2. Consider $\mathbb{R}^2$ with coordinates $x,y$ and $\sigma = (\{x=0\}, \{y=0\},\{x+y=0\})$. These three lines are concurrent at $0$ and divide $\mathbb{R}^2$ into 6 alcoves. Since the lines don't interesect transversally at $0$, the arrangement $\sigma$ is not generic. With a suitable order of the chambers we can write $M$ as a circular matrix $$ M = (1-t^2)^{-2}\begin{pmatrix}1 & t & t^2 & t^3 & t^2 & t \\ t & 1 & t & t^2 & t^3 & t^2 \\ t^2 & t & 1 & t & t^2 & t^3 \\ t^3 & t^2 & t & 1 & t & t^2 \\ t^2& t^3 & t^2 & t & 1 & t\\ t& t^2& t^3 & t^2 & t & 1 \end{pmatrix} $$ and the inverse $$ M^{-1} = (1 + t^2 + t^4)^{-1}\begin{pmatrix} 1 + t^2 & -t & -t^4& t^3 + t^5 & -t^4 & -t \\ -t &1 + t^2 & -t & -t^4& t^3 + t^5 & -t^4 \\ -t^4 & -t &1 + t^2 & -t & -t^4& t^3 + t^5 \\ t^3 + t^5& -t^4 & -t &1 + t^2 & -t & -t^4 \\ -t^4& t^3 + t^5& -t^4 & -t &1 + t^2 & -t \\ -t& -t^4& t^3 + t^5& -t^4 & -t &1 + t^2 \end{pmatrix} $$ is not polynomial, since it has the denominator $1 + t^2 + t^4$.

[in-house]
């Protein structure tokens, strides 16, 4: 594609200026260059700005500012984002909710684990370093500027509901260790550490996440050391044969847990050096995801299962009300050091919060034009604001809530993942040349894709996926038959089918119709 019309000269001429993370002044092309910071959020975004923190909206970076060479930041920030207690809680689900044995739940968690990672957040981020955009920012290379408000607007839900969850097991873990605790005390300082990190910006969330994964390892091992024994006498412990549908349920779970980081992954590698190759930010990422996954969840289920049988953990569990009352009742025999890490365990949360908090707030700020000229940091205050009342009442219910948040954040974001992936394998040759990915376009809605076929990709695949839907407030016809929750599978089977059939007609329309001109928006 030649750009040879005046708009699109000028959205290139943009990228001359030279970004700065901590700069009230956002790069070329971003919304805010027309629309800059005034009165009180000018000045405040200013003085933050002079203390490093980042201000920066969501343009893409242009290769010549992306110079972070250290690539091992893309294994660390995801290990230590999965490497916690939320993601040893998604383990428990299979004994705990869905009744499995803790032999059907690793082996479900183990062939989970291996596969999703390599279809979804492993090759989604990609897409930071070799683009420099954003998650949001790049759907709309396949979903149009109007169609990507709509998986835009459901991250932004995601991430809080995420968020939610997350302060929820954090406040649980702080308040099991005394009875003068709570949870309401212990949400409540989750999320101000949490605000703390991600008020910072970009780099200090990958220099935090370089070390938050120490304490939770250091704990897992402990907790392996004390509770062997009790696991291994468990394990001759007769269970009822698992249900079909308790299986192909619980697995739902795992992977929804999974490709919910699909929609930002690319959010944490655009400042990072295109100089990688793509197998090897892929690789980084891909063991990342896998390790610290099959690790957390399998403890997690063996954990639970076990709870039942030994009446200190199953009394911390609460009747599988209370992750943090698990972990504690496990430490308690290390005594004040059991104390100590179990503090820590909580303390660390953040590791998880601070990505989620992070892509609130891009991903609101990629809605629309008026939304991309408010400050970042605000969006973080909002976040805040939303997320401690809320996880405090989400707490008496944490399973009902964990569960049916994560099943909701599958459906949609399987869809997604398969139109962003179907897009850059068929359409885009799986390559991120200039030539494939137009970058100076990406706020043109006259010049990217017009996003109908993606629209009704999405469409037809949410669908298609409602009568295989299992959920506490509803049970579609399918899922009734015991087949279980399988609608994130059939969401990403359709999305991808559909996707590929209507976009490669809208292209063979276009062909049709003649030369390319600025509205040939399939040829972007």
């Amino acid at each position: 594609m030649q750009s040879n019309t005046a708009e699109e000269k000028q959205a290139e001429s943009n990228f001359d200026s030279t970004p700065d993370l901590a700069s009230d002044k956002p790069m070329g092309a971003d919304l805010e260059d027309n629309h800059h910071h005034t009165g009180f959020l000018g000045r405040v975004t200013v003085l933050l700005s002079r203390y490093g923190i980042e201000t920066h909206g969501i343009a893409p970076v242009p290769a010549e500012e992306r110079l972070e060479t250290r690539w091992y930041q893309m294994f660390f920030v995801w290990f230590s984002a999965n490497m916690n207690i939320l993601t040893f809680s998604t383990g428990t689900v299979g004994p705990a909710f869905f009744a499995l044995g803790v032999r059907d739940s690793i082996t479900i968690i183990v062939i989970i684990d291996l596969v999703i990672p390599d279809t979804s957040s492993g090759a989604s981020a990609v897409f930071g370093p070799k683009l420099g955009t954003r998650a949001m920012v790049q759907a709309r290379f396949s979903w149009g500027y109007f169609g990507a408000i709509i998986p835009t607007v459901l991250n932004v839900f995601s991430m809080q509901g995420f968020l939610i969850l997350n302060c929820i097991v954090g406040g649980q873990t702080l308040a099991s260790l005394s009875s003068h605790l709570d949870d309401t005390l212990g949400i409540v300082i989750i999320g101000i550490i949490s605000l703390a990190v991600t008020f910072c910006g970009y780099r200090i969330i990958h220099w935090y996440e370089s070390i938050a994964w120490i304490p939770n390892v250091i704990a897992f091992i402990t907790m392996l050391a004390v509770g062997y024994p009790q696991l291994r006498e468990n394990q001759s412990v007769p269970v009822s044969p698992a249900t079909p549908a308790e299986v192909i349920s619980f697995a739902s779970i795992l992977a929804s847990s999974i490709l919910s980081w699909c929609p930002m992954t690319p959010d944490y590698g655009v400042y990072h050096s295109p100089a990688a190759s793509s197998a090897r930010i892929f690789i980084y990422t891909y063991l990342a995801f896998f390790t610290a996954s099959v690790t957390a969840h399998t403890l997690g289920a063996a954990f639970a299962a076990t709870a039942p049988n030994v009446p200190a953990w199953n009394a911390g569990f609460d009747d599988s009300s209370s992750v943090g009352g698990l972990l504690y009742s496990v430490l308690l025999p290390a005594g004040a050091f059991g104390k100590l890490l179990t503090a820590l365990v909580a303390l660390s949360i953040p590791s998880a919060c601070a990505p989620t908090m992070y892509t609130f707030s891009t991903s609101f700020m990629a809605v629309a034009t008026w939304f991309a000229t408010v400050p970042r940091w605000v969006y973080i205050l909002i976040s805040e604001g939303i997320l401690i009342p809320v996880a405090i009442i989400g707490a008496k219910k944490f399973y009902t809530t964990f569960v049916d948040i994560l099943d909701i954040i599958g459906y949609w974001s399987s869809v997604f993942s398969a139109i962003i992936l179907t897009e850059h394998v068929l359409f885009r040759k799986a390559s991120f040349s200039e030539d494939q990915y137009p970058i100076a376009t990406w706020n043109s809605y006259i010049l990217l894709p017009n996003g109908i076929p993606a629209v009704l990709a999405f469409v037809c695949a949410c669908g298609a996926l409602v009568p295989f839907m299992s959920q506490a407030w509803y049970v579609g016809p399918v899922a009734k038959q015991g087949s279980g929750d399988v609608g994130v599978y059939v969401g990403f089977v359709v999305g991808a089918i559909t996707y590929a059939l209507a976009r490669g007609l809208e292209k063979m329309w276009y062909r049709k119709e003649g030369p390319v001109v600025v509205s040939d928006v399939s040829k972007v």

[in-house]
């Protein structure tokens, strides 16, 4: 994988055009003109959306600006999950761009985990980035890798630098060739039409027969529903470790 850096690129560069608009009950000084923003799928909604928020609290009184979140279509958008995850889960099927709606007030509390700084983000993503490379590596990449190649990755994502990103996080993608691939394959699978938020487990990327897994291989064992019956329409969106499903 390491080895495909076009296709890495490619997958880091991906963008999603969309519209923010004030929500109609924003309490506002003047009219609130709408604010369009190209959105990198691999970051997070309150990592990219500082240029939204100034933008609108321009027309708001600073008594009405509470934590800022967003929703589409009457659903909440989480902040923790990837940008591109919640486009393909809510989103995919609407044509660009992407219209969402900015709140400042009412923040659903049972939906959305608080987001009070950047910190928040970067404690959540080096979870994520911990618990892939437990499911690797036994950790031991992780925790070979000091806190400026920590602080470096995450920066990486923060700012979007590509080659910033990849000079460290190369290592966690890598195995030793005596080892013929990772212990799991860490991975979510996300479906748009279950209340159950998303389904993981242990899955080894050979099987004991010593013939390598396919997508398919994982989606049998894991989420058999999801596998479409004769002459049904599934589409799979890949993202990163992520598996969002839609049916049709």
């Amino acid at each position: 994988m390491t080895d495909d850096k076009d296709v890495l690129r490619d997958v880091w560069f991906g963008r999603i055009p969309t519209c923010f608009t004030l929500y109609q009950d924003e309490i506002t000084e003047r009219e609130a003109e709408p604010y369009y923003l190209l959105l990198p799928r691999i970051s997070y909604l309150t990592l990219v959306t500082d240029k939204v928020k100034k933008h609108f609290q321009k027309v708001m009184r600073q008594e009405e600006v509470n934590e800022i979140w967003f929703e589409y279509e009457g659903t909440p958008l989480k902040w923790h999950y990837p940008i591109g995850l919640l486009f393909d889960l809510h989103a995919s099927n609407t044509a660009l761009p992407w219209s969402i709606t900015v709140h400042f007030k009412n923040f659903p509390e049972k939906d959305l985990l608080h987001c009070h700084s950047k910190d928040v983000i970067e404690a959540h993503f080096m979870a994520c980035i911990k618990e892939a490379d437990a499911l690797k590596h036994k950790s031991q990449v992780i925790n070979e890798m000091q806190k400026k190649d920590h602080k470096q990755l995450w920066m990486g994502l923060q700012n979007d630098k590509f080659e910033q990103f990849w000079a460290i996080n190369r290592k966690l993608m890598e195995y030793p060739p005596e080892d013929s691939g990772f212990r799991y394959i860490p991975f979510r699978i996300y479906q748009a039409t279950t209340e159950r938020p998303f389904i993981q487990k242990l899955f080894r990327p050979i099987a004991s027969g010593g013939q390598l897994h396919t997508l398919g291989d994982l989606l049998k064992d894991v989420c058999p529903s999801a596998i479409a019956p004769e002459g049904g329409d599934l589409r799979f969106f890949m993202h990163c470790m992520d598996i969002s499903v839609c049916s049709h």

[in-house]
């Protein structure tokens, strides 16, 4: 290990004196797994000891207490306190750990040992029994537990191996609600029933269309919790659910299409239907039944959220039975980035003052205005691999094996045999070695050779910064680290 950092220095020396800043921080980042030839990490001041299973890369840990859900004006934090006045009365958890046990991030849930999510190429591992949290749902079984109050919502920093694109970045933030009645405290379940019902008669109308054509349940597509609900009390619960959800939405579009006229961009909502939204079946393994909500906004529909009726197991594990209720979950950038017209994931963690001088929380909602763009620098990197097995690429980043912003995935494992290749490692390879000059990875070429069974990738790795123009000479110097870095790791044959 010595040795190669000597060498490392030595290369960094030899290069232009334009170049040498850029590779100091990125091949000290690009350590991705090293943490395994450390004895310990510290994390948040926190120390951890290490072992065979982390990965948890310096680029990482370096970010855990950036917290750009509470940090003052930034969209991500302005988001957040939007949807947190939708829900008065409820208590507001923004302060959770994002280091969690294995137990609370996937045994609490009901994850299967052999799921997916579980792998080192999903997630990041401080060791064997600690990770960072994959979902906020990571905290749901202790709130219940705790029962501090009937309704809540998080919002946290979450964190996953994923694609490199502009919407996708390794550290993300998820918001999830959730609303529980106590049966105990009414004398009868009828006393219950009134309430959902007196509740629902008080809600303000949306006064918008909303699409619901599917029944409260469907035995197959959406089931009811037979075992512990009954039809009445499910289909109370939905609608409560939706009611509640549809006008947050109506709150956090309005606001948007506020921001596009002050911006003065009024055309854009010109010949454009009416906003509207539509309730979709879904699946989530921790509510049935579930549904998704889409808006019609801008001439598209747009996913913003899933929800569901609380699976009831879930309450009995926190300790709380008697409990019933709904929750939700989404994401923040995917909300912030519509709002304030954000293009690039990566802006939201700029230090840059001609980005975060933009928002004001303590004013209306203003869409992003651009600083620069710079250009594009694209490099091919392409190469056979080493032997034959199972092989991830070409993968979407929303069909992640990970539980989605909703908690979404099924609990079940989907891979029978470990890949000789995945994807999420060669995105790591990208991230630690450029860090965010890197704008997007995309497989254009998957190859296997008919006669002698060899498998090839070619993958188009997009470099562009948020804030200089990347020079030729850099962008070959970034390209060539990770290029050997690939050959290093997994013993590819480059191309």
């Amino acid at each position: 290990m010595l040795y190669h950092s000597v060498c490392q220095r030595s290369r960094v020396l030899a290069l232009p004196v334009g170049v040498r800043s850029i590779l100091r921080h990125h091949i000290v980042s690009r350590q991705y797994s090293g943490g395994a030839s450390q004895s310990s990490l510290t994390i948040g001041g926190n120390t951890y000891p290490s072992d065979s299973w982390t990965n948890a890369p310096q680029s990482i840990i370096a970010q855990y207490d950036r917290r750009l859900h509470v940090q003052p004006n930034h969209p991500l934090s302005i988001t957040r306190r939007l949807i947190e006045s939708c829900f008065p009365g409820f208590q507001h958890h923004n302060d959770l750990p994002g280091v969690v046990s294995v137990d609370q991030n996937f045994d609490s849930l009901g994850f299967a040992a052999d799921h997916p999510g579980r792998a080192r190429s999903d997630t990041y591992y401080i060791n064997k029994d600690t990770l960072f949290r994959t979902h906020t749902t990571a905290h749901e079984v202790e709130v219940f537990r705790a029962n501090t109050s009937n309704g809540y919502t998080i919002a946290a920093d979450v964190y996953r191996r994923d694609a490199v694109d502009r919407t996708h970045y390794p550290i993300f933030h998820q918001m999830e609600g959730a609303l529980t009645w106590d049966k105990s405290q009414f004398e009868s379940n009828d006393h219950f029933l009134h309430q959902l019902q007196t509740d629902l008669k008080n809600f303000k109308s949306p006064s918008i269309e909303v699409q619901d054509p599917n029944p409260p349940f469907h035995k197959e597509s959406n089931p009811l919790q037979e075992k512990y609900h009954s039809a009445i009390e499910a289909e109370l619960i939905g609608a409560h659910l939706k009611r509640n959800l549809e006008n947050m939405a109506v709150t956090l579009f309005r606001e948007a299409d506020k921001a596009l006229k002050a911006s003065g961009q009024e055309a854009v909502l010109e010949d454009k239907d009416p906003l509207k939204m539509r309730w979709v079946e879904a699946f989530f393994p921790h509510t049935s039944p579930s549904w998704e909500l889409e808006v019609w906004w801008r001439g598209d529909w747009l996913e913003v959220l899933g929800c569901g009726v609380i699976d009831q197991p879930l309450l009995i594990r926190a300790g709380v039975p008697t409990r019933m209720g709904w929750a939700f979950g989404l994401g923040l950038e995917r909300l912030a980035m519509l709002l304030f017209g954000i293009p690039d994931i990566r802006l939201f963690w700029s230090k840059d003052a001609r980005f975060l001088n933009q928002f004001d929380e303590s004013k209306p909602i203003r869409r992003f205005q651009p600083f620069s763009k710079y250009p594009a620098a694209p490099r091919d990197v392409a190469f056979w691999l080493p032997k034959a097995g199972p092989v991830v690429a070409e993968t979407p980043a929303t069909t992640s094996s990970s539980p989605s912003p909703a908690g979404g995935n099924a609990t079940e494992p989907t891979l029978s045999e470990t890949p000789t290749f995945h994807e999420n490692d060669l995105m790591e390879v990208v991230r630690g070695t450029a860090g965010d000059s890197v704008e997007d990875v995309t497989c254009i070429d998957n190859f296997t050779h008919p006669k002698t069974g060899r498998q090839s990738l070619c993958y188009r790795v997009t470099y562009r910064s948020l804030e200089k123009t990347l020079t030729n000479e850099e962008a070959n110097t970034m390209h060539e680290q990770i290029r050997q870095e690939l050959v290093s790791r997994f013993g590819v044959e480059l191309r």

3. Consider a slight modification of example 2 : $\mathbb{R}^2$ with coordinates $x,y$ and $\sigma = (\{x=0\}, \{y=0\},\{x+y=1\})$ (one translates the line $x+y = 0$ in order to "resolve" the concurrence). There is one extra chamber, and with a suitable order of chambers the matrix $M$ is written as $$ M = (1-t^2)^{-2}\begin{pmatrix}1 & t & t^2 & t^3 & t^2 & t & t^2 \\ t & 1 & t & t^2 & t^3 & t^2 & t \\ t^2 & t & 1 & t & t^2 & t^3 & t^2 \\ t^3 & t^2 & t & 1 & t & t^2 & t \\ t^2& t^3 & t^2 & t & 1 & t & t^2 \\ t& t^2& t^3 & t^2 & t & 1 & t \\ t^2 & t & t^2 & t & t^2 & t & 1 \end{pmatrix}. $$ It has an extra line and an extra column compared to example 2. In this case $\sigma$ is generic and the inverse matrix is given by $$ M^{-1} = \begin{pmatrix} 1 & -t & 0 & 0 & 0 & -t& t^2 \\ -t & 1+t^2 & -t & t^2 & 0 & t^2& -t -t^3 \\ 0 & -t & 1 & -t & 0 & 0 & t^2 \\ 0 & t^2 & -t & 1+t^2 & -t & t^2 & -t -t^3 \\ 0 & 0 & 0& -t & 1 & -t & t^2 \\ -t & t^2 & 0 & t^2 & -t & 1+t^2 & -t -t^3 \\ t^2 & -t - t^3 & t^2 & -t-t^3 & t^2 & -t-t^3 & 1 + t^2 + t^4 \end{pmatrix}, $$ which is polynomial.